Mad Lib

By Virginia Bell

Poem

After Lyn Hejinian’s “I found a wing today when walking”

I found a young woman today when walking—
she was running in her bare feet on the hot sidewalk.

We chatted at the intersection’s red light—
it’s better not to run on the grass, she clarified.

The grass can hide glass, stone, or even
unevenness, surprise.

Pavement is reassuringly transparent—
the sidewalk sings its sins.

Speaking of description: isn’t _______________ like that?
                                                                  (noun)
Cozy as television—at first—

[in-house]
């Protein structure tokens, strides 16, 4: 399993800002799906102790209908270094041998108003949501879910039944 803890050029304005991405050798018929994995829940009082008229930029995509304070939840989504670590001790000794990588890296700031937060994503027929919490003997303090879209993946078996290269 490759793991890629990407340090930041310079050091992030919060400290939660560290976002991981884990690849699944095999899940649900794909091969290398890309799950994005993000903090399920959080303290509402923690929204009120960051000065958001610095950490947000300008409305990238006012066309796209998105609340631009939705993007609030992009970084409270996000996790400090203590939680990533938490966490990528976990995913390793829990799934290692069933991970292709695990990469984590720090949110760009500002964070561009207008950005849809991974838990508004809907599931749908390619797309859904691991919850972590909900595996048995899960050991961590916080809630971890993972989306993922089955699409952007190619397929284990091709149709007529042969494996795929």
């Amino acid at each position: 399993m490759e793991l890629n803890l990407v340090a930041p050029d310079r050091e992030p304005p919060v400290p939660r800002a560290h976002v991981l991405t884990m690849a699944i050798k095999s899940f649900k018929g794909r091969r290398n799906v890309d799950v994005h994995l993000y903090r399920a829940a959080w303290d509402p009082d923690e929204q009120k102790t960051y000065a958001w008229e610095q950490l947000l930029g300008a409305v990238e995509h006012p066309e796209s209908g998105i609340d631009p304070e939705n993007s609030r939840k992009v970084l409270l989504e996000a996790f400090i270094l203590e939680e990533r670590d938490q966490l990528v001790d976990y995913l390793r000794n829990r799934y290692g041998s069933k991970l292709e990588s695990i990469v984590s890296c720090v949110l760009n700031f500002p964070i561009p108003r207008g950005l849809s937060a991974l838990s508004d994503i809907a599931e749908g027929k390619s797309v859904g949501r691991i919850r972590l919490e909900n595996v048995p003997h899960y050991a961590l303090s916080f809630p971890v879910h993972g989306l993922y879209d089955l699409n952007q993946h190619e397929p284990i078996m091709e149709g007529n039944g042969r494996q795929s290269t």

some days, though, a trompe l’oeil.
A sharp shard in your scrambled eggs.

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VIRGINIA BELL is the author of From the Belly (Sibling Rivalry Press 2012). Her poetry is forthcoming in the anthology 50/50: Poems and Translations by Women Over Fifty and has been nominated for the Pushcart Prize. Her poems and personal essays have also appeared in Hypertext Review, Fifth Wednesday Journal, Rogue Agent, Gargoyle, Cider Press Review, Spoon River Poetry Review, Poet Lore, and other journals and anthologies. She was a finalist for the Lamar York Prize in Creative Nonfiction and she is a Senior Editor with RHINO Poetry, an adjunct professor at Loyola University Chicago and the Chicago High School for the Arts, and the recipient of a Ragdale Foundation residency. She holds a Ph.D. in Comparative Literature. You can learn more about her work at www.virginia-bell.com.

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